Newark would add 150 new cops under proposed budget

By Steve Strunsky | NJ Advance Media for NJ.com
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on May 19, 2016

NEWARK — The City Council on Tuesday night voted to introduce a 2016 budget proposed by Mayor Ras Baraka that would cost the average Newark property owner an extra $85 a year in taxes to pay for expenses including 150 new police officers.  

The roughly $780 million budget, which is now up to the council to cut, increase or leave alone and then adopt, would increase the amount raised through local property taxes by 2 percent, or $4.2 million, according to the mayor. But the tax rate would increase by roughly 3 percent, due to a decline in the overall value of the city's taxable property, largely thanks to successful tax appeals.

The tax rate is projected to rise from $1.73 per $100 of assessed value in 2015 to $1.781, an increase of 2.95%. In absolute dollars, the increase works out to $85 for the average homeowner.

If unchanged by the council, the increase would put Newark's average annual municipal tax bill at $5,781. But officials warned that taxpayers would not know their total property tax bill for 2016 until the county and school district strike their tax rates.

To help offset the spending increases, Baraka said the budget includes several areas of savings or new or one-time revenues: a total spending reduction of $3.6 million for 2015 and 2016 thanks to a renegotiated ambulance service contact with University Hospital; $3 million in revenues under an agreement with the Uber ride-hailing app; the use of $7.9 million in motor vehicle rental tax toward operating expenses, rather than economic development projects; and $10 million in state Transitional Aid.

Baraka had met with council members privately on Tuesday to discuss the budget, but even so, a spokesman said that the mayor was planning to appear at the Wednesday night meeting to deliver remarks on the spending plan. As it turned out, the mayor did not attend the meeting, and the council ended up taking the formal step of voting to accept the budget upon introduction with little public discussion. The budget could be adopted following a public hearing scheduled for May 24.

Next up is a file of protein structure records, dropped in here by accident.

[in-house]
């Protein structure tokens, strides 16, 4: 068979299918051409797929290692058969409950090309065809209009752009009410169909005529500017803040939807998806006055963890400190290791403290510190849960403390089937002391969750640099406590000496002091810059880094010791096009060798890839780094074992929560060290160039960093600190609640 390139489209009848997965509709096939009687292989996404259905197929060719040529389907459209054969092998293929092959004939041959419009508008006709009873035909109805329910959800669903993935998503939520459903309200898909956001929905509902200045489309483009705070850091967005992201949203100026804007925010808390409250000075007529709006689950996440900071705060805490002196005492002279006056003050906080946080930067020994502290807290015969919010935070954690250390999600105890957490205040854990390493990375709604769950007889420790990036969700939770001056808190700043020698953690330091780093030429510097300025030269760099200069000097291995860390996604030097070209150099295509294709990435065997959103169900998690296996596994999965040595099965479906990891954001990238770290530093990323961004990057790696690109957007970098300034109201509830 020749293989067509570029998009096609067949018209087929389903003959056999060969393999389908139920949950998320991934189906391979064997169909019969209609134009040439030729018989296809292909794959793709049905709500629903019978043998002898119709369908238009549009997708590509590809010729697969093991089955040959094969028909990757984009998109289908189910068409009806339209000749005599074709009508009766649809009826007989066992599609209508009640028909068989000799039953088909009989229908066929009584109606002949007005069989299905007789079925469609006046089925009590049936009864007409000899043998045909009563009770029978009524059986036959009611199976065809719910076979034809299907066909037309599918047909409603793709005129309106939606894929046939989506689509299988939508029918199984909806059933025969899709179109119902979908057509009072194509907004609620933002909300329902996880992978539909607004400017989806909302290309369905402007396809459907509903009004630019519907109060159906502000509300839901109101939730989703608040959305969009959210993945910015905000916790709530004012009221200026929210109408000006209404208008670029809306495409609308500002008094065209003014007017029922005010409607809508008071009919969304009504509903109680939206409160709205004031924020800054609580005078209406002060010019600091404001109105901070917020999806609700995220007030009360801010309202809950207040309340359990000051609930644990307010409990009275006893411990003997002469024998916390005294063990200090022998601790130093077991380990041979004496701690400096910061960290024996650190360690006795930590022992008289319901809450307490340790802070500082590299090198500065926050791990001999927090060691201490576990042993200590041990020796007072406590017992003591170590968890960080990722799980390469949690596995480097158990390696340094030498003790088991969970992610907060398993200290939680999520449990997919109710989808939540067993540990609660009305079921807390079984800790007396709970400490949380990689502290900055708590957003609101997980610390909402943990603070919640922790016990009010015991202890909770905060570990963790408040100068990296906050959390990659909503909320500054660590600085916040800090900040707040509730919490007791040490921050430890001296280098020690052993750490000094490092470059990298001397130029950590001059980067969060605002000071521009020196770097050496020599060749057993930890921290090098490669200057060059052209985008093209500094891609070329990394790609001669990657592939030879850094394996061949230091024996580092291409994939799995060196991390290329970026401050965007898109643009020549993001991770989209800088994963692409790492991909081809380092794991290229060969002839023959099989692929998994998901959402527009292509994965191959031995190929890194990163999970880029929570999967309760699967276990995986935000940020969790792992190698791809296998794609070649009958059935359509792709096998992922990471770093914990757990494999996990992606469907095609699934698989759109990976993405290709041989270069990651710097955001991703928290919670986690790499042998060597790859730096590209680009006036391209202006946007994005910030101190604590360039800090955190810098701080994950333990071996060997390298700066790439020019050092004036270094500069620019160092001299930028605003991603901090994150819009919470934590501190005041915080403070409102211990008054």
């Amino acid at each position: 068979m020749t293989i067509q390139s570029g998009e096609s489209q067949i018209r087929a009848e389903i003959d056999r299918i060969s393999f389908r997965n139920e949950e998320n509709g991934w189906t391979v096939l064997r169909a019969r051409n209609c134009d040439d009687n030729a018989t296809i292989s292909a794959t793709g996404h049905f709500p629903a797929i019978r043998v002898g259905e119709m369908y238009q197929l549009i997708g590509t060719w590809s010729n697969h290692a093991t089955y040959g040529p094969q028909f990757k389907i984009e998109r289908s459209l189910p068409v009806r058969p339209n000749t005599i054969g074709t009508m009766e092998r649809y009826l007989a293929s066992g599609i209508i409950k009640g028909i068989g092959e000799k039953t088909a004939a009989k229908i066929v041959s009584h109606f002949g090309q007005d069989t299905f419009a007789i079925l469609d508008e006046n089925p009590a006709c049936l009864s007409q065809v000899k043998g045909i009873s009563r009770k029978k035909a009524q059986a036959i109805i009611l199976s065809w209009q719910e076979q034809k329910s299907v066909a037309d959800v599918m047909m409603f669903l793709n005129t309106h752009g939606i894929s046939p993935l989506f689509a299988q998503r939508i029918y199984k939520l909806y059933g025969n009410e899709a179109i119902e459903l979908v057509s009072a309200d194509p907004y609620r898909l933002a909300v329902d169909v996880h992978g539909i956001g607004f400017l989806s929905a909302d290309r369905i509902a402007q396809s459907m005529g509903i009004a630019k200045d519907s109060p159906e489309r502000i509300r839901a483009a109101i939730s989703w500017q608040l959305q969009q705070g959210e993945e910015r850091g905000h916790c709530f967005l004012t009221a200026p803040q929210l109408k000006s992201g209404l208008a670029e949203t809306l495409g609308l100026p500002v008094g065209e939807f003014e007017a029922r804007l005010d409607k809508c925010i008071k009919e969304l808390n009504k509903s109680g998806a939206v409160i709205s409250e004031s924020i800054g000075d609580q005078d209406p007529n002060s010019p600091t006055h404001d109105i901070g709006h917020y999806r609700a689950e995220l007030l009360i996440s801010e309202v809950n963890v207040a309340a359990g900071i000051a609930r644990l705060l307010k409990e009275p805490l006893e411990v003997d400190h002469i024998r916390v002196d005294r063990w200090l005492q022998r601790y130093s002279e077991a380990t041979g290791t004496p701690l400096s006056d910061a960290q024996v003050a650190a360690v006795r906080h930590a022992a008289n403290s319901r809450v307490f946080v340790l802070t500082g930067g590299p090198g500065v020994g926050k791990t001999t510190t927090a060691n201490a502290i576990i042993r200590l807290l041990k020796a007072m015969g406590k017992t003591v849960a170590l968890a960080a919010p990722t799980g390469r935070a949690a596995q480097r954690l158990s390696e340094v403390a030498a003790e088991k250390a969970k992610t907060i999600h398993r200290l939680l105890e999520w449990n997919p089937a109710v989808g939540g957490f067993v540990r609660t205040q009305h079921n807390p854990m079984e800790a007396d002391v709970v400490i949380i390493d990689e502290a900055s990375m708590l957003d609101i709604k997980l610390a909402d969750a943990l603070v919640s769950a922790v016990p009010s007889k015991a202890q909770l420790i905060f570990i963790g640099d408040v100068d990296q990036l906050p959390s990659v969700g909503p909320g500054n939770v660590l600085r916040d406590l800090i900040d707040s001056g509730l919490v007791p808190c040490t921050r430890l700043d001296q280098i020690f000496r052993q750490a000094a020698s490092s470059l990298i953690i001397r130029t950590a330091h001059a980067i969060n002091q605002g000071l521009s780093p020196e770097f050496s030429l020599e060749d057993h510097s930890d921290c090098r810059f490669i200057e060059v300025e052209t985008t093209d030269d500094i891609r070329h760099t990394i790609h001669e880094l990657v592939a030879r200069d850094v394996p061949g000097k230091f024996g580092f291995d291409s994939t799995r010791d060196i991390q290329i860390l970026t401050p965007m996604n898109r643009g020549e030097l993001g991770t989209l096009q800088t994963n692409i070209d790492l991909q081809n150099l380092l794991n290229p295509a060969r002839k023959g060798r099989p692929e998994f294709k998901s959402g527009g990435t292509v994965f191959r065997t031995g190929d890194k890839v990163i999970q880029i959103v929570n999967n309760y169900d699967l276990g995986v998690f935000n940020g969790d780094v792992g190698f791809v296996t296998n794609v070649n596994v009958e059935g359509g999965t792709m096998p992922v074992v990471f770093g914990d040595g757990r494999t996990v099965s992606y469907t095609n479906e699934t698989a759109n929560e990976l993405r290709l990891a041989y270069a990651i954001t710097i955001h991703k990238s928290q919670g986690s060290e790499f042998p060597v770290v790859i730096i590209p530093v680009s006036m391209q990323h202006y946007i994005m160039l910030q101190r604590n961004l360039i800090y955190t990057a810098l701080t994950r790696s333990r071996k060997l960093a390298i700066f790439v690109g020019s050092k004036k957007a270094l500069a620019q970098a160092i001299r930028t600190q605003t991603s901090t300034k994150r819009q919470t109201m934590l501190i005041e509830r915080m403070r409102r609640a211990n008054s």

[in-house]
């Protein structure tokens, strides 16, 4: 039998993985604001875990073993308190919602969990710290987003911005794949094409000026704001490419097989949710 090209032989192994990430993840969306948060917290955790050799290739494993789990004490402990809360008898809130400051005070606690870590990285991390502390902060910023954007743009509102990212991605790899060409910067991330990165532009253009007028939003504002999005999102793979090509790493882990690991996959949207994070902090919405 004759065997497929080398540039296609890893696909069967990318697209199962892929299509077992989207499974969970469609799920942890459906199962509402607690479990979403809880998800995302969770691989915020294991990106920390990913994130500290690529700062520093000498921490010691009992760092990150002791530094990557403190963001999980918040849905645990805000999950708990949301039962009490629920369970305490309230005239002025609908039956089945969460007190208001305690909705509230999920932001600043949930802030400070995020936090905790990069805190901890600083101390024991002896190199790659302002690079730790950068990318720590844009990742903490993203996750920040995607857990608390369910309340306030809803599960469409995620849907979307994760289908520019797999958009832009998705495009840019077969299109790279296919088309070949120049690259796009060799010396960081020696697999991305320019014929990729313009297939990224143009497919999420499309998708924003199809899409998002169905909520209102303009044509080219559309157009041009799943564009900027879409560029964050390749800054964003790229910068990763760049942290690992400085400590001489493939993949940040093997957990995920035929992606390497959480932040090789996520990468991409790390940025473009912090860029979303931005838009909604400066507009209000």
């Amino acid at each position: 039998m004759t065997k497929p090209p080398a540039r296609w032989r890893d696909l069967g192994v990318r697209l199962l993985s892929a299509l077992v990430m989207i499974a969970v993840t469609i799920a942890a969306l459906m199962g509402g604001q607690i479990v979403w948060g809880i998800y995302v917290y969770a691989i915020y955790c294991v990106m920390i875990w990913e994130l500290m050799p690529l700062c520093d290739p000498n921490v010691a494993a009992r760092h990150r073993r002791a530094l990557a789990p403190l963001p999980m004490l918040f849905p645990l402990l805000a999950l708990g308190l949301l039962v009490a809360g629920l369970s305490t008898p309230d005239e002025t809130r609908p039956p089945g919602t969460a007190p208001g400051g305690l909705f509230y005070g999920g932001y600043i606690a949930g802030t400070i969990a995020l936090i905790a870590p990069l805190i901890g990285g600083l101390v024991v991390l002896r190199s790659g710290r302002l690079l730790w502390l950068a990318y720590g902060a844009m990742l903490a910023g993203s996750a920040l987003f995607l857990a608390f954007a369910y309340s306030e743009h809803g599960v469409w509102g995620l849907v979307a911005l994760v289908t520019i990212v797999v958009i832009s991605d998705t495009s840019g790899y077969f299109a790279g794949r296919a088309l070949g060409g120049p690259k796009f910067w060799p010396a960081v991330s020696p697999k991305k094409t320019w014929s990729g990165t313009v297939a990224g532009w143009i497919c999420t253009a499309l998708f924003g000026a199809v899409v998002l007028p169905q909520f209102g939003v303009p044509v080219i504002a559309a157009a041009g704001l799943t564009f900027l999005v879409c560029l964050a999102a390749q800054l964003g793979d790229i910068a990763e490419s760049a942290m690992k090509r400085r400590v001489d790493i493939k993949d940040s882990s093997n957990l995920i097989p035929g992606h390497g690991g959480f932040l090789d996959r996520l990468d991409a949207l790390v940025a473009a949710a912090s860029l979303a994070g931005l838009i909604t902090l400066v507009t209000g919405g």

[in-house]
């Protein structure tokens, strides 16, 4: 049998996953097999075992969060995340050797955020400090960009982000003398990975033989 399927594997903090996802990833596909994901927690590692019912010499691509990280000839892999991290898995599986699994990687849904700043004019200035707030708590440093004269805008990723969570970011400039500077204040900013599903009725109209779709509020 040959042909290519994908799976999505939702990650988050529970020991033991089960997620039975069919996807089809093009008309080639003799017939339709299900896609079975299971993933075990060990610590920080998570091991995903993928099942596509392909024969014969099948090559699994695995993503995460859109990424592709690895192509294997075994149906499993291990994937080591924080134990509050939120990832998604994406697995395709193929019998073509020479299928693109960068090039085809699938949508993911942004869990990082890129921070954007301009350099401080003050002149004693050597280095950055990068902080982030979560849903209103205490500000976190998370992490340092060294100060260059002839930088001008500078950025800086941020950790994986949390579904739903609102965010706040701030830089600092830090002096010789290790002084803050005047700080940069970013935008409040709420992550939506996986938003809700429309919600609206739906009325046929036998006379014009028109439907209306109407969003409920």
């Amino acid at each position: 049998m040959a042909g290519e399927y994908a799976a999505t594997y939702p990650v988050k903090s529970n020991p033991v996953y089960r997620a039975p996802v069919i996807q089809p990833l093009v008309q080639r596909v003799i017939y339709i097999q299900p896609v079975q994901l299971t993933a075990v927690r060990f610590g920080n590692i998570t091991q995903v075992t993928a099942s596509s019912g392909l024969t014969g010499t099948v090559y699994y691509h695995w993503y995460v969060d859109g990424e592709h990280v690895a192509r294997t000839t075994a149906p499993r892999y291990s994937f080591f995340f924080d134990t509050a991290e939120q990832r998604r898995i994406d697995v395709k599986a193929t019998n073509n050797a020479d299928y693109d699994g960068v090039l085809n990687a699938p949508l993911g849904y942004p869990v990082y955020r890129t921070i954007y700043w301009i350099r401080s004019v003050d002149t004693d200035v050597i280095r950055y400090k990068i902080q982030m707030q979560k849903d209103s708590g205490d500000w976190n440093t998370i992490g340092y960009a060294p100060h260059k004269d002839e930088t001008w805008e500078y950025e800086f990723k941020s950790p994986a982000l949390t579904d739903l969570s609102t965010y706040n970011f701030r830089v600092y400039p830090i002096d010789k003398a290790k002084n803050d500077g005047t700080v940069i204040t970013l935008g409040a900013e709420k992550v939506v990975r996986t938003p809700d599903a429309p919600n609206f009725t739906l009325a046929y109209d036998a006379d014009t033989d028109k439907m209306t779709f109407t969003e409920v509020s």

Councilman Anibal Ramos released a statement following the council vote, praising he administration for delivering the budget earlier than usual.

"This year's proposed budget will enable the Newark Police Department to hire an additional 150 police officers to make our neighborhoods a safer place to live and raise a family," Ramos stated. "Furthermore, taxes under the proposed budget will increase only less than 3 percent for residents throughout Newark, compared to the 9 percent hike that was made last year, in order to address historical budget deficits and ensure our children are receiving the high quality education they deserve."

Baraka had told council members the budget includes a $5.2 million payment on debt incurred to fill a $50 million deficit inherited from his predecessors. Baraka was elected in 2013, after former Mayor Cory Booker was elected to the U.S. Senate.

Currenlty, the Newark Police Department has 956 officers, said Newark Public Safety Director Anthony Ambrose. With the 150 new officers and other recent police hires, Ambrose said Baraka is gradually offsetting the loss of 400 officers through retirement since 2010, with an eye toward eventually restoring police staffing levels to what they were before Booker's controversial layoff of 167 officers as an austerity measure in 2010.

Breaking down the numbers, Ambrose said the 150 new officers will enter police academies in Essex, Bergen, Morris and Passaic by the end of July. They will eventually join 36 officers who went on duty earlier this year, plus another 40 that will graduate next week and 9 more in July. They follow 100 officers hired last year, making more than 300 officers hire hired under Baraka so far.

"We are finally keeping up with attrition and are now moving in the right direction," Ambrose said in a statement, praising Baraka's aggressive hiring program, which nonetheless takes time. "The process is long and tedious but ensures that we select the most qualified candidates."

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